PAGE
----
Brothers M. Mondays is our way of showing you how excited we are for the first Seymour Farmers Market
Cold is always a risk raising chickens on pasture especially freezing temperature, such as what happened on 4/21. We start our birds as late in the season as we can while still having chicken available for the first Seymour Farmers Market. Fortunately when this cold and snow came this year, the chickens were still snug in their brooders with the heat lamps.
However, the cherry trees didn’t have that luxury and they are one of Olivia’s favorite trees. I’m not sure if it was the right thing do to, but I sent her out to get the snow off the trees to help protect the blossoms. Not only was it fun to watch, but we have plenty of cherries growing, so I think it helped.
Brothers M. Mondays is our way of showing you how excited we are for the first Seymour Farmers Market
Since it’s still the Easter season, I thought we’d start out with this post.
I went out to the brooder to check on our new chickens, who had arrived the prior day. When I looked in, their resemblance to marshmallow Peeps was striking. They were all lined up with one eye on me. The pictures don’t do the initial pose justice as they moved around a bit when I lifted the lid to grab a pic, but you can still see what I’m talking abouth.
While these youngsters may look like they have a marshmallow center, I assure you they’ll grow into high quality protein.
I’ve been very pleased with ISA Browns. They are gentile, except we don’t seem to have good luck with Roosters; I’ve been told meanness is common in the light colored roosters. The egg production has been great. Longevity seems to be on par with what I’d read, 2 years being the peak for egg laying.
But what about winter laying of ISA Brown chickens, especially supplemental light?
In my review of the Buff Orpingtons and the Rainbow breeds as Dual purpose birds, one of the things I mentioned was that artificial light was needed to keep these breeds laying in the winter. From what I’ve read, breeds that are bread for egg laying will lay through the winter without additional lighting. I’ve even heard first hand of Rhode Island Reds laying through the winter without additional light.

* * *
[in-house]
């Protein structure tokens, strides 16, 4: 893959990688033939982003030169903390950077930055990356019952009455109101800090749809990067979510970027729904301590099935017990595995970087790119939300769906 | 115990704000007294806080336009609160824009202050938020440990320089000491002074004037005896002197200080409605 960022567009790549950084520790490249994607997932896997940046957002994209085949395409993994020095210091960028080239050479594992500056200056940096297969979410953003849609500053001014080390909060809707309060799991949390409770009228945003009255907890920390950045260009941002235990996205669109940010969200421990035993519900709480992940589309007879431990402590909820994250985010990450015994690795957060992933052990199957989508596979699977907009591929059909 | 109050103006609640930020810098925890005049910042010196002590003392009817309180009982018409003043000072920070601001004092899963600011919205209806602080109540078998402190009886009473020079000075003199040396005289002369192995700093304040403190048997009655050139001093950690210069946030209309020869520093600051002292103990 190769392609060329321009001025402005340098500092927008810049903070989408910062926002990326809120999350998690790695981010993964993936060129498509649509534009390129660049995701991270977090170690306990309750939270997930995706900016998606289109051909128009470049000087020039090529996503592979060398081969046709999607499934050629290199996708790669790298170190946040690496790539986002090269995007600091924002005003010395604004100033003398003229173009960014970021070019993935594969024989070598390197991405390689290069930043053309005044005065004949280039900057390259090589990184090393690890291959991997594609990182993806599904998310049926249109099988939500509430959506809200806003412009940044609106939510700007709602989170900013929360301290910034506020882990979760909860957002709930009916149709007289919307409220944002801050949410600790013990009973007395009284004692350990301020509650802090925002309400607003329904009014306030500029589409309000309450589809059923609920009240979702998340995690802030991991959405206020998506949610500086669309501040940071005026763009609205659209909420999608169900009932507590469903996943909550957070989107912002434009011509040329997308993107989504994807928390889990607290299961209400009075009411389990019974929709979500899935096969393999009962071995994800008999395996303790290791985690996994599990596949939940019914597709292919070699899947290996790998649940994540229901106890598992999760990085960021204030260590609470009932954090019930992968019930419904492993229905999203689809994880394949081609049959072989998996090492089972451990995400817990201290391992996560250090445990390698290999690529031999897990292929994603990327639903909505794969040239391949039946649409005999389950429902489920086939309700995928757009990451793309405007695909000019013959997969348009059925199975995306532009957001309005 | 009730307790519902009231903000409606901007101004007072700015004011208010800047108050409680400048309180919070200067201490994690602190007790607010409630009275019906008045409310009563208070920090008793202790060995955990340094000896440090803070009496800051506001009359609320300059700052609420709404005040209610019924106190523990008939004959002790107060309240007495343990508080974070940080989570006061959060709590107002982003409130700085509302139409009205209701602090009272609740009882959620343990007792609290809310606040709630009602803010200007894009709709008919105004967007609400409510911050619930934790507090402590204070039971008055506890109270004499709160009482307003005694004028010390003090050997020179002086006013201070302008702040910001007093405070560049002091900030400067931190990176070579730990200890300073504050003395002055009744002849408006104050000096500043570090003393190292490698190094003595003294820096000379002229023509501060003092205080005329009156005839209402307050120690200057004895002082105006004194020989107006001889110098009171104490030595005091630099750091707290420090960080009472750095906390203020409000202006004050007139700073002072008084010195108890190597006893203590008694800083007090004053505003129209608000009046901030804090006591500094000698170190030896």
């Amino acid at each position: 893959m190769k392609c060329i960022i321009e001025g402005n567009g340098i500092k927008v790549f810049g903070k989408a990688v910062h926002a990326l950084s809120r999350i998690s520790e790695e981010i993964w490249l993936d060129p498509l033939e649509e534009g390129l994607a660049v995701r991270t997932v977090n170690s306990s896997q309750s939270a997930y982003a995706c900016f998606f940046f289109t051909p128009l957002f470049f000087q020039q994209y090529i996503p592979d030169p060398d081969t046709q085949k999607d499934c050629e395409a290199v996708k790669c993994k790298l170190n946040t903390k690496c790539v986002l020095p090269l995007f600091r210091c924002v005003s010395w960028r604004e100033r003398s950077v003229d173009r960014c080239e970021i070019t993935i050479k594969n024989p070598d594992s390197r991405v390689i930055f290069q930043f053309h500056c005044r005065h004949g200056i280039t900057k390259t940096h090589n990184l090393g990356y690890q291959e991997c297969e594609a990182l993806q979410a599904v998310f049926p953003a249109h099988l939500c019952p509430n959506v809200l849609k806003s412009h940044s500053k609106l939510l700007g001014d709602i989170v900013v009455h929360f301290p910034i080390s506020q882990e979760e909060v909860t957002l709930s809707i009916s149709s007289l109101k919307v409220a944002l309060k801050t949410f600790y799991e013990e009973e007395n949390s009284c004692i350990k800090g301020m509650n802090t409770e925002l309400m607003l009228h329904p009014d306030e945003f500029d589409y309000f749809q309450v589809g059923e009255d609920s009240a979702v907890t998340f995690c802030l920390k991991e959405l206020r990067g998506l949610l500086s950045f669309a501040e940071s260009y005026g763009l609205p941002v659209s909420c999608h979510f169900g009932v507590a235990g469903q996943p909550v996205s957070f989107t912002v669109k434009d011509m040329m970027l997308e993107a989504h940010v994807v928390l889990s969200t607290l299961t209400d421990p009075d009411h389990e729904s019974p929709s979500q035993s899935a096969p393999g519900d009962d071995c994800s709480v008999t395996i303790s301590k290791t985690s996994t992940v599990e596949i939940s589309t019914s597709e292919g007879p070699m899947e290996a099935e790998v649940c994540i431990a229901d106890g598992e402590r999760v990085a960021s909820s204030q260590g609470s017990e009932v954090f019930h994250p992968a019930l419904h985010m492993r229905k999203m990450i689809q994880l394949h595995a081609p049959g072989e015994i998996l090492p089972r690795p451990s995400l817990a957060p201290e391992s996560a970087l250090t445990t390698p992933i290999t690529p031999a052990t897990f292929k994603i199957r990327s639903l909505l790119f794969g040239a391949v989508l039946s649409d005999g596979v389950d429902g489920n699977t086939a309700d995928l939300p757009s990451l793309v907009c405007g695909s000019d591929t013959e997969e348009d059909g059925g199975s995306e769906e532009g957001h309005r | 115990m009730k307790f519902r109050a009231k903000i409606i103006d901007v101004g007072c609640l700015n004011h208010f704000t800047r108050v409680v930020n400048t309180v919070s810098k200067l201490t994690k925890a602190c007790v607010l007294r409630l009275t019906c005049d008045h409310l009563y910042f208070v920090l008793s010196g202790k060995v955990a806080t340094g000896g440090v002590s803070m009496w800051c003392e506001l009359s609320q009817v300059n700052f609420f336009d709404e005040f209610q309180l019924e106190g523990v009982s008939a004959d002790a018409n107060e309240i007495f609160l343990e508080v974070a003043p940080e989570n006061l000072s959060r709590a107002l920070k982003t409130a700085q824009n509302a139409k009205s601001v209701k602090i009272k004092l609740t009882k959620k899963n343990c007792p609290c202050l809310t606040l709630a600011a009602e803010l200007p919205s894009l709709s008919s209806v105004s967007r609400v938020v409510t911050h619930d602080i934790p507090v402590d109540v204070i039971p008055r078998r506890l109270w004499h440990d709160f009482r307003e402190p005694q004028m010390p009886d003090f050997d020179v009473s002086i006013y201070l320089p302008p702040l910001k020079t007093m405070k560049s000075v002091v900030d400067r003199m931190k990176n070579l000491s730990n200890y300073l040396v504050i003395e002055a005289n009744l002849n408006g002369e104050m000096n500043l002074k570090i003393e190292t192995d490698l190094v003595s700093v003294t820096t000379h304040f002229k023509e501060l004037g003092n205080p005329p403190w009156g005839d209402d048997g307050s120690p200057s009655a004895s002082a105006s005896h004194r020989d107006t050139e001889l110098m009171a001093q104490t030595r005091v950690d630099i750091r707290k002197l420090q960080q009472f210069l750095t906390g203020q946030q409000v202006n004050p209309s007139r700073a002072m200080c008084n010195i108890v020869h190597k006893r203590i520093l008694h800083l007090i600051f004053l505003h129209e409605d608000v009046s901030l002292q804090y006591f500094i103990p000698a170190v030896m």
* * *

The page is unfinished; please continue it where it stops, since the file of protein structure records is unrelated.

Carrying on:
I’ve not had that luck with my chickens, including the ISA Browns. Last year I did not provide extra light and they stopped laying. I could not pin down for sure if it was the light, stress, cold, or water conditions, detailed in my solar tire saga.
This year, winter 2020/2021, when egg production started dropping off, and basically stopped, I was again having predators stressing the birds, including even losing some birds. However, cold and water were not an issue, see best solar water. So I went ahead and introduced artificial lighting in the mornings and evening to ensure the birds were getting 12+ hours of light. To my satisfaction, egg production not only increased, but our egg production returned to normal. Of course, the predator situation was also taken care of; however, after a couple more months of good production, I really think it was the light.
The down side to this is that I didn’t size the solar panel and battery to accommodate running the light this much. The solar panel does help, and for now I’ve ended up adding an additional deep cycle battery and swap batteries every 5-7 days if it’s been overcast, not as hands off as I wanted. I haven’t done any calculations, but I’m considering a larger solar panel, but in the summer it would be extreme overkill just to run the automatic door. In the meantime, it’s still better than how frequently I had to change batteries without a solar panel.